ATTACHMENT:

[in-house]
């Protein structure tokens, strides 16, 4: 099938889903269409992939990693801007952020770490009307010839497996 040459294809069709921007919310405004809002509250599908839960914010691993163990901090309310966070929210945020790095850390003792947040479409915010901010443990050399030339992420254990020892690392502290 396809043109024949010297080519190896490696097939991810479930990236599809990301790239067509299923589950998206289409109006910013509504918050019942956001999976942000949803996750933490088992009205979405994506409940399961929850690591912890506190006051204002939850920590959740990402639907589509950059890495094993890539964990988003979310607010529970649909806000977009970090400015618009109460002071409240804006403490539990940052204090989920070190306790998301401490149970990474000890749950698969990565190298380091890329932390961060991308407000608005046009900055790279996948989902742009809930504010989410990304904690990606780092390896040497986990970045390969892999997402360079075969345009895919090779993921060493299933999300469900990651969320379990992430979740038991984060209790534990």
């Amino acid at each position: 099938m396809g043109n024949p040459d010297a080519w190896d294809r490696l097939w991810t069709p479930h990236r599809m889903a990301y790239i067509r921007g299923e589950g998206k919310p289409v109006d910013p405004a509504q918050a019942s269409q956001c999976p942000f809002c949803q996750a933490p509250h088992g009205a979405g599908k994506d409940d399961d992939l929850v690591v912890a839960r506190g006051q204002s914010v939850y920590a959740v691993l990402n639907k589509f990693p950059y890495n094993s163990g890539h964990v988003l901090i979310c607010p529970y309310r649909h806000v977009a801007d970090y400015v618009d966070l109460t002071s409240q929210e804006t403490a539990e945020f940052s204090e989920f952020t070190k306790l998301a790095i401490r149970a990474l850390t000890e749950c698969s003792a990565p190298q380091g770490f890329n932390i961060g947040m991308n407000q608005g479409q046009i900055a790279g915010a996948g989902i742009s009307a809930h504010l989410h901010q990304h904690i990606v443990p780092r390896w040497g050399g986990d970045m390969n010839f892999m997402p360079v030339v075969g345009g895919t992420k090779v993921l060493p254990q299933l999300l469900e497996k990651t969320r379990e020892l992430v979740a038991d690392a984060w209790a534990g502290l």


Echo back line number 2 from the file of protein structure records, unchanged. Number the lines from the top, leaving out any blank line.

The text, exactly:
């Protein structure tokens, strides 16, 4: 099938889903269409992939990693801007952020770490009307010839497996 040459294809069709921007919310405004809002509250599908839960914010691993163990901090309310966070929210945020790095850390003792947040479409915010901010443990050399030339992420254990020892690392502290 396809043109024949010297080519190896490696097939991810479930990236599809990301790239067509299923589950998206289409109006910013509504918050019942956001999976942000949803996750933490088992009205979405994506409940399961929850690591912890506190006051204002939850920590959740990402639907589509950059890495094993890539964990988003979310607010529970649909806000977009970090400015618009109460002071409240804006403490539990940052204090989920070190306790998301401490149970990474000890749950698969990565190298380091890329932390961060991308407000608005046009900055790279996948989902742009809930504010989410990304904690990606780092390896040497986990970045390969892999997402360079075969345009895919090779993921060493299933999300469900990651969320379990992430979740038991984060209790534990």